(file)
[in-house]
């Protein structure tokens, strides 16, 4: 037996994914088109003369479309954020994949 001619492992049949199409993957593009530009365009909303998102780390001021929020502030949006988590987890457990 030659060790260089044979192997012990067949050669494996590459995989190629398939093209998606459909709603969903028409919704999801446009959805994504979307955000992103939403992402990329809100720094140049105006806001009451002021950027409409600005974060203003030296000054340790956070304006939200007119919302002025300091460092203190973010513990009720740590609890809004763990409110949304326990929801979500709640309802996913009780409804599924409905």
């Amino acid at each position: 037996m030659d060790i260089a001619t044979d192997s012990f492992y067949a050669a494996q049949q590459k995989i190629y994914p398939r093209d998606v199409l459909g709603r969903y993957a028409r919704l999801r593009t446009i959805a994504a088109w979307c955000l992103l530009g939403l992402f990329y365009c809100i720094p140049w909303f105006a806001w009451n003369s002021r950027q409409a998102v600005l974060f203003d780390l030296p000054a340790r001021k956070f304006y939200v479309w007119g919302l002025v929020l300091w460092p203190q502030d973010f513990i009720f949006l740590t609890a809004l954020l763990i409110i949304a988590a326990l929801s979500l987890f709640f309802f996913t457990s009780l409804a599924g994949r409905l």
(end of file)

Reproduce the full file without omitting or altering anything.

[in-house]
């Protein structure tokens, strides 16, 4: 037996994914088109003369479309954020994949 001619492992049949199409993957593009530009365009909303998102780390001021929020502030949006988590987890457990 030659060790260089044979192997012990067949050669494996590459995989190629398939093209998606459909709603969903028409919704999801446009959805994504979307955000992103939403992402990329809100720094140049105006806001009451002021950027409409600005974060203003030296000054340790956070304006939200007119919302002025300091460092203190973010513990009720740590609890809004763990409110949304326990929801979500709640309802996913009780409804599924409905």
């Amino acid at each position: 037996m030659d060790i260089a001619t044979d192997s012990f492992y067949a050669a494996q049949q590459k995989i190629y994914p398939r093209d998606v199409l459909g709603r969903y993957a028409r919704l999801r593009t446009i959805a994504a088109w979307c955000l992103l530009g939403l992402f990329y365009c809100i720094p140049w909303f105006a806001w009451n003369s002021r950027q409409a998102v600005l974060f203003d780390l030296p000054a340790r001021k956070f304006y939200v479309w007119g919302l002025v929020l300091w460092p203190q502030d973010f513990i009720f949006l740590t609890a809004l954020l763990i409110i949304a988590a326990l929801s979500l987890f709640f309802f996913t457990s009780l409804a599924g994949r409905l």